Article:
Today, Australia is the country with the biggest number of road trains. It is exactly this large number of trains in use today which lead to the implementation of a special set of rules and regulations to which they are subject to.

There are several types of road trains covering the Outback today, depending on their configuration and weight. The biggest of them can weigh up to 200 tons and be some 53.5 m (180 ft) long.

The smallest road train, if it can be called small, is called the B-double. It is made up of a prime mover (the tractor head) pulling two semi-trailers. The second largest, the B-triple, is the same as its smaller brother, but with an added semi-trailer.

The two main categories are completed by the C-train, a semi-trailer attached to either a B-double or B-triple train via a C-dolly.


As previously said, driving in Australia quite doesn't compare with driving anywhere else. When we said truckers have vast distances to cover, we really meant it. Say one needs to go from Darwin in the North to Adelaide, in the far South. That's about 3,020 km (1,880 miles)... A road with few gas stations, fewer settlements and, sometimes, no traffic for hundreds of miles.

So, making a truck capable of traveling that far, without breaking down and without having to refuel every 200 miles is a challenge in itself. Still, someone had to do it.

The most successful truck maker in the country is Kenworth. The company's Australian division was established in 1971 in Bayswater, Victoria and has since become an icon for Australian truckers. According to its own data, some 40,000 trucks have been delivered since.

Apart from the technical characteristics, a truck operating in the outback needs to comply with both customer requirements and driver's needs.

There are several thousand different configurations available for customizing each truck. Most of them are aimed at ensuring the driver's comfort and safety and they include sleeper boxes, lockers, oversized fuel tanks and, most importantly, 600+ hp engines.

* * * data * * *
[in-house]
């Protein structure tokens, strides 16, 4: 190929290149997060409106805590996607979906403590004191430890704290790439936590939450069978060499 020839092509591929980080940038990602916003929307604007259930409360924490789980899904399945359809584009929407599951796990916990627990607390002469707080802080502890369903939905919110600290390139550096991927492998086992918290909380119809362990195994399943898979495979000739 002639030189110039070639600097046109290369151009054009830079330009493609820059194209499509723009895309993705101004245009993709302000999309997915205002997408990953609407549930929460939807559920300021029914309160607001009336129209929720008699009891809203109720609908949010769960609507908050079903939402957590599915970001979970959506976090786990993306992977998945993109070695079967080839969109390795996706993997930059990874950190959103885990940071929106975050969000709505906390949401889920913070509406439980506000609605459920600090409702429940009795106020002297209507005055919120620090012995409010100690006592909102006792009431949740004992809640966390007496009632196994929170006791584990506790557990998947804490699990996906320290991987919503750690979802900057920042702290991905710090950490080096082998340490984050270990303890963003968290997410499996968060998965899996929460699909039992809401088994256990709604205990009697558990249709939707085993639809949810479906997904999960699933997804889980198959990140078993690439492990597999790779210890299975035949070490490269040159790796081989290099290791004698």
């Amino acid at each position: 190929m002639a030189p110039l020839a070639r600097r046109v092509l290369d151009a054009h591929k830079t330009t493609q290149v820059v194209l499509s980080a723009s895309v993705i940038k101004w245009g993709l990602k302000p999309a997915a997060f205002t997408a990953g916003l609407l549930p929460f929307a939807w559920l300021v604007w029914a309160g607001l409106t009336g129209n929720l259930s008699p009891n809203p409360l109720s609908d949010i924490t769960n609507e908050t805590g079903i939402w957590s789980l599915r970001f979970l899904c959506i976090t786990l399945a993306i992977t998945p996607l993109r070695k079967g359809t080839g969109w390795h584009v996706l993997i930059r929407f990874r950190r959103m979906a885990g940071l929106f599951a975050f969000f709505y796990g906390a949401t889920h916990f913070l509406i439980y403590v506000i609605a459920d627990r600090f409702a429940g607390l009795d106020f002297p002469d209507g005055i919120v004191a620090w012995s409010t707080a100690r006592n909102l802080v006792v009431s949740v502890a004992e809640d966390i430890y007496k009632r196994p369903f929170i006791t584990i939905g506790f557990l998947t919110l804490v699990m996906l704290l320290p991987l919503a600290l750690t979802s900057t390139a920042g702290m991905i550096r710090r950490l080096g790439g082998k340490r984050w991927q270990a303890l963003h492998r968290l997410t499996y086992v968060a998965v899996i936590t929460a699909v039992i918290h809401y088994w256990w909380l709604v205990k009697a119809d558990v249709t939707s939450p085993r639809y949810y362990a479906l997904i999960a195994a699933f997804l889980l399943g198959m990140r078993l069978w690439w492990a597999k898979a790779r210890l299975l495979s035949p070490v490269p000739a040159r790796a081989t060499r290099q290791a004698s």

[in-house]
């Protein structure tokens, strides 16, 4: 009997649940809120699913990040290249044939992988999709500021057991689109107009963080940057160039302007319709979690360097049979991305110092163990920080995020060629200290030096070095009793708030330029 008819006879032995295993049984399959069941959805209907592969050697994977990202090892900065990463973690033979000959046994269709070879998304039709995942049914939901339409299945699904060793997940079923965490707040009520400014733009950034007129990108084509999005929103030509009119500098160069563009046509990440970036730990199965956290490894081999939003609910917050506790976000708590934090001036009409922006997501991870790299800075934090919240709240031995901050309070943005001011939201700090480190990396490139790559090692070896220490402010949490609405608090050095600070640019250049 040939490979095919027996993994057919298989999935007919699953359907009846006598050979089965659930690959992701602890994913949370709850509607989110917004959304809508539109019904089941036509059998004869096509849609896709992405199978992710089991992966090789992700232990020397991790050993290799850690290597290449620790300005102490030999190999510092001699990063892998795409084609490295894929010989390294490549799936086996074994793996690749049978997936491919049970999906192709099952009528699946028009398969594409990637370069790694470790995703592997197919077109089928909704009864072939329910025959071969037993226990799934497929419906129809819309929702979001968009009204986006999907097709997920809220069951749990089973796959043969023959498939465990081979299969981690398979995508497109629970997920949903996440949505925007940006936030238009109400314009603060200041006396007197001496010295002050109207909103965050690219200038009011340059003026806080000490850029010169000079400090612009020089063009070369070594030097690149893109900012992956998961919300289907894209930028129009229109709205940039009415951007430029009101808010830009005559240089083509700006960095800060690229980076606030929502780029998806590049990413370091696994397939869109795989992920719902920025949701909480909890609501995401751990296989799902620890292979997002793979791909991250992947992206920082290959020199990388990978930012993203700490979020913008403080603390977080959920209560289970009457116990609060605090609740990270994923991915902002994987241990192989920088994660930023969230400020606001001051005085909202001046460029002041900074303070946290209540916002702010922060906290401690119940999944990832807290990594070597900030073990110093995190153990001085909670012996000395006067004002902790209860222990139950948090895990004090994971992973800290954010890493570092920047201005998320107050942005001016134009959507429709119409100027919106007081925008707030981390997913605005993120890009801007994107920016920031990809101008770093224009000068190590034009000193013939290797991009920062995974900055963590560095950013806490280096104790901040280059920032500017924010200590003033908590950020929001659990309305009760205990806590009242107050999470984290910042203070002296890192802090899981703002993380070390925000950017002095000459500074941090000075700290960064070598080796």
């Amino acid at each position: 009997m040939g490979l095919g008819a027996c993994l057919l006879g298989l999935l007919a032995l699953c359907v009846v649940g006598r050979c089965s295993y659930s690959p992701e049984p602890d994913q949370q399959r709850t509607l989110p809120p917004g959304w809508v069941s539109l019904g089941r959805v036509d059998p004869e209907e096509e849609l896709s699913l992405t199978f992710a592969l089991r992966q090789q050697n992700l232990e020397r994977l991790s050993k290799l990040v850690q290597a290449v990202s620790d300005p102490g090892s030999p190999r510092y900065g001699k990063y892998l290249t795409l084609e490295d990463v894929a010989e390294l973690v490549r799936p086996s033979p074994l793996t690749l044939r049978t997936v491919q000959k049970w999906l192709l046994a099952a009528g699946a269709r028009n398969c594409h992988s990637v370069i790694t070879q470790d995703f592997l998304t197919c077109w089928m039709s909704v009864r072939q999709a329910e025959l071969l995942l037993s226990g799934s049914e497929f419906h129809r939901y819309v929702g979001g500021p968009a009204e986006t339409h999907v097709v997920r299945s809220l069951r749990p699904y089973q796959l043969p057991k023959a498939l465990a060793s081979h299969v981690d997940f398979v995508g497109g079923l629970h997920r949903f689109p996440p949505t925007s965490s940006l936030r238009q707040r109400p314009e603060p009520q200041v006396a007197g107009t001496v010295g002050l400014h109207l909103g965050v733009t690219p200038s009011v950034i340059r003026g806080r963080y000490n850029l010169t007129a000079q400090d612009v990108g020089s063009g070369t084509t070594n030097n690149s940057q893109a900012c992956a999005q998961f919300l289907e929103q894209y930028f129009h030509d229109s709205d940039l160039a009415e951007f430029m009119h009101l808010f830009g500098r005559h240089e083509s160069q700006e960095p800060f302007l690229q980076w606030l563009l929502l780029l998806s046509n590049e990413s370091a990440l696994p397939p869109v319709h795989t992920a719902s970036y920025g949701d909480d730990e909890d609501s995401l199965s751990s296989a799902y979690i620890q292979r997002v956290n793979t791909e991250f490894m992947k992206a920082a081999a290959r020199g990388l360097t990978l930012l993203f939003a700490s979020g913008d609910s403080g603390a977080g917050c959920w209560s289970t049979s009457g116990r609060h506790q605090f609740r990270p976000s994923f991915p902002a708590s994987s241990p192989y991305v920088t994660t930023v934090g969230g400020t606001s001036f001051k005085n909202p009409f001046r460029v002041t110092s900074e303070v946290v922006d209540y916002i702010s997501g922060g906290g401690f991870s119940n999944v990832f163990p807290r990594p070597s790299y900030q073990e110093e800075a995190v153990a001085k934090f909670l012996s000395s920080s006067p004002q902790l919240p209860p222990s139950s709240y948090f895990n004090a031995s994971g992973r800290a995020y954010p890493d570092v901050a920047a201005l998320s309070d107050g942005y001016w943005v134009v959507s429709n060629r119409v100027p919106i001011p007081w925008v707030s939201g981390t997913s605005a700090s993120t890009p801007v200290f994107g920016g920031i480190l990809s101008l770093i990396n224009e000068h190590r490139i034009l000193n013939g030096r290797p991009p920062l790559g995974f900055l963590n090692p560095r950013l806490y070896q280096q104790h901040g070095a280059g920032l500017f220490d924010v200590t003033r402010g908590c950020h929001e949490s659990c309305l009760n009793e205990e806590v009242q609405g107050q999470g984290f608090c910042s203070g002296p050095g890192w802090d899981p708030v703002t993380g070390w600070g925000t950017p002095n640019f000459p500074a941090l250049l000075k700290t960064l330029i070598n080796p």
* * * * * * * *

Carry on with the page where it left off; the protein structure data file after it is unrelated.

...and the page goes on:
As is the case with every human made... something, the road train, being one of the largest types of trucks out there, needed to mark its territory. And what better way to do this than having its own Guinness Book of World Records entry?

Of course, there were several attempts made over the years to break the world's largest road train record, but nothing really compares to the one linked together for the February 2006 attempt.

Back then, Kenworth's competitor Mack and their new Titan tri-drive truck supported what would become the world's longest road train. So far.

When the assembly process was over, the road train measured - hold on - 1,474.3 meters (4,836 feet 11 inches). It was made up of a total of 112 trailers, each measuring a little over 10 meters. They were all driven for only 100 meters, but this was enough to set the new world record. Behind the wheel of the monster stood John Atkinson.
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About the author: Daniel Patrascu
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Daniel loves writing (or so he claims), and he uses this skill to offer readers a "behind the scenes" look at the automotive industry. He also enjoys talking about space exploration and robots, because in his view the only way forward for humanity is away from this planet, in metal bodies.